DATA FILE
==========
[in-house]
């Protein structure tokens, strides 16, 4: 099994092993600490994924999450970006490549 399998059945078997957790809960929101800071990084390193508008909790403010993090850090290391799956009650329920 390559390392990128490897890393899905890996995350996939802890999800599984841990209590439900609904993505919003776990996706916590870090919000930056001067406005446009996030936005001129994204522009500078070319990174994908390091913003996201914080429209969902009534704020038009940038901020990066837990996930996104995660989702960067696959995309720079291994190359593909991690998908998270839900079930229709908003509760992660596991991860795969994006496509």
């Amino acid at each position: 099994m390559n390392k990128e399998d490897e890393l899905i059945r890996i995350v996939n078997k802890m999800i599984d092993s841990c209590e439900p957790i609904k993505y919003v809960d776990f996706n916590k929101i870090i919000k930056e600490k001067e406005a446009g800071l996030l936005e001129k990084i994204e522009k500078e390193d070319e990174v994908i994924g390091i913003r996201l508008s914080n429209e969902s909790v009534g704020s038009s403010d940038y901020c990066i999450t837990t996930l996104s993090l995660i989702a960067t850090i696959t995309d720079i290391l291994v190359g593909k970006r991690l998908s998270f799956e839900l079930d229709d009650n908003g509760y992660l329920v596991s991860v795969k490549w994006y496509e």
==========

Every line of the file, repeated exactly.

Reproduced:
[in-house]
């Protein structure tokens, strides 16, 4: 099994092993600490994924999450970006490549 399998059945078997957790809960929101800071990084390193508008909790403010993090850090290391799956009650329920 390559390392990128490897890393899905890996995350996939802890999800599984841990209590439900609904993505919003776990996706916590870090919000930056001067406005446009996030936005001129994204522009500078070319990174994908390091913003996201914080429209969902009534704020038009940038901020990066837990996930996104995660989702960067696959995309720079291994190359593909991690998908998270839900079930229709908003509760992660596991991860795969994006496509």
């Amino acid at each position: 099994m390559n390392k990128e399998d490897e890393l899905i059945r890996i995350v996939n078997k802890m999800i599984d092993s841990c209590e439900p957790i609904k993505y919003v809960d776990f996706n916590k929101i870090i919000k930056e600490k001067e406005a446009g800071l996030l936005e001129k990084i994204e522009k500078e390193d070319e990174v994908i994924g390091i913003r996201l508008s914080n429209e969902s909790v009534g704020s038009s403010d940038y901020c990066i999450t837990t996930l996104s993090l995660i989702a960067t850090i696959t995309d720079i290391l291994v190359g593909k970006r991690l998908s998270f799956e839900l079930d229709d009650n908003g509760y992660l329920v596991s991860v795969k490549w994006y496509e």